The findings – reported in the July edition of the specialized scientific journal NeuroReport – presents novel data which could redirect current research into the causes of Alzheimer’s Disease.
Alzheimer’s Disease is characterized by a slow, progressive decline of cortical functions particularly cognition and memory. The disease is associated with the formation of plaques in the brain, the main component of which is a peptide called beta-amyloid.
Molecular and biochemical studies have shown that an excess of beta-amyloid is the primary event in Alzheimer’s Disease -  but to date its source has not been established.
This report by Judith Miklossy, from the University Institute of Pathology, Switzerland suggests that spirochaetal bacteria may be the source of this peptide.
Perhaps the most important implication of a spirochaetal cause of Alzheimer’s Disease is that, because of the long latent stage of the spirochaetal diseases (the time between the primary infection and the development of dementia, which may be as long as 43 years), the screening by diagnostic tests and the treatment of the younger population may prevent Alzheimer’s Disease. 
The research has been fully per-reviewed prior to acceptance for publication in this journal.
In an accompanying editorial the significance of the article is discussed. The authors comment that “If the current findings are confirmed in other laboratories, this would certainly rank among the most significant contributions in the history of medicine…”


An editorial comment accompanied the article
Hammond RR, Gage FH, Terry RD. Alzheimer's disease and spirochetes; a questionable relationship. Neuroreport. 1993 Jul;4(7):840.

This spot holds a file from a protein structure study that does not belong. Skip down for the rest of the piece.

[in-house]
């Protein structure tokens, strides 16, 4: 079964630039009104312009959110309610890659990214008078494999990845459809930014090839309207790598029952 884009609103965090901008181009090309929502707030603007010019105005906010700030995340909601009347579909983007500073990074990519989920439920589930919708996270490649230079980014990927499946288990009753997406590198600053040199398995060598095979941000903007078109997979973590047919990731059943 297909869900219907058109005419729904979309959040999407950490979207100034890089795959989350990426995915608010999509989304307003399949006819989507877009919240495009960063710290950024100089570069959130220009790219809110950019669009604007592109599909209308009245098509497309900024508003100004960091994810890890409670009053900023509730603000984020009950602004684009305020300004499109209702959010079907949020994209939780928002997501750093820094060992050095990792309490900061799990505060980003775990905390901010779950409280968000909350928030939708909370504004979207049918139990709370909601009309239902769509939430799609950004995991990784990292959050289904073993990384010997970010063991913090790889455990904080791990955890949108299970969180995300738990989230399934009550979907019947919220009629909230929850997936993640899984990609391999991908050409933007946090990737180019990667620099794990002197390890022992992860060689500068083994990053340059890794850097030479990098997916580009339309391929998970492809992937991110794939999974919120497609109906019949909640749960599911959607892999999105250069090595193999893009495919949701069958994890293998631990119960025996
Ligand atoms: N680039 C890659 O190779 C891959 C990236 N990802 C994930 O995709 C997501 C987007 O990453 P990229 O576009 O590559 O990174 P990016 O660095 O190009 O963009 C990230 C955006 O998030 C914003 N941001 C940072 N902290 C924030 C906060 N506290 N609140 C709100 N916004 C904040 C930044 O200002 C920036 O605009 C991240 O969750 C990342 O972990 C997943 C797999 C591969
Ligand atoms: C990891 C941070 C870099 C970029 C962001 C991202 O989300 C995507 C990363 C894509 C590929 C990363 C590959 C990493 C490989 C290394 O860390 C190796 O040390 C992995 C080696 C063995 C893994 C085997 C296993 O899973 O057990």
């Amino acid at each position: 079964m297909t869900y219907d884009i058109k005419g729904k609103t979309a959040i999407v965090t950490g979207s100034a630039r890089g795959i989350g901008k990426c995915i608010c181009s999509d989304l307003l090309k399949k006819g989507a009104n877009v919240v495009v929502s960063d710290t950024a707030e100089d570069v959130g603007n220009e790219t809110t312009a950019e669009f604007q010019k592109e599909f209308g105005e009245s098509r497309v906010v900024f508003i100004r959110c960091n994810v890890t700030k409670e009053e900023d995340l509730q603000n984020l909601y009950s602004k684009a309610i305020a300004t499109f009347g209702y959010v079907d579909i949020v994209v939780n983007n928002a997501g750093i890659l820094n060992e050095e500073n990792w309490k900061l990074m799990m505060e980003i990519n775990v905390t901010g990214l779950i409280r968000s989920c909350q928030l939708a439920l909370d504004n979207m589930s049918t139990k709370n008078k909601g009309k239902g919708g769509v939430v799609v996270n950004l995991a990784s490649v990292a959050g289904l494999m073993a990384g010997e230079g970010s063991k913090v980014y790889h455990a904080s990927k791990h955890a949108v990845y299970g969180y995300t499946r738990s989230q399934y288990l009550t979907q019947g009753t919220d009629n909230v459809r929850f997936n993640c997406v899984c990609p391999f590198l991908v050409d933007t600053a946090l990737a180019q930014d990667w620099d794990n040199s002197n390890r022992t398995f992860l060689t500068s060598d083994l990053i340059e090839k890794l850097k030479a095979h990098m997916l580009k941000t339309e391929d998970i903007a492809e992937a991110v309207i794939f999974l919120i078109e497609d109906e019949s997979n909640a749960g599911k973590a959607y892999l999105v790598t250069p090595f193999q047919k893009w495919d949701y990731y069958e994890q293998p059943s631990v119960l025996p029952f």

At that time, my answer to the editorial comment was mostly the expression of my gratitude for the acceptation of the manuscript “so far removed from the current thrust of investigations into the pathogenesis of AD”. Despite the respectful skepticism they generously stated: “ If the current findings are confirmed in other laboratories, this would certainly rank among the most significant contributions in the history of medicine”

Letter to the editor, by Judith Miklossy, 1993: Jul;4 (7)

“Dear Sir,
I would like to express my sincere thanks for the editorial comment which accompanied my article entitled: Alzheimer’s disease – A spirochetosis?” published in July’s issue of NeuroReport. I thank the authors of the editorial comment, not only for their generous remarks on the importance of the data (if it can be confirmed in other laboratories), but also because they express my own skepticism and criticism that I experienced while working on this matter. I am the first to hope that my hypothesis will soon be either confirmed or rejected by other laboratories, because of the hopes that may be raised from antibiotic treatment, which may prevent or arrest Alzheimer’s dementia.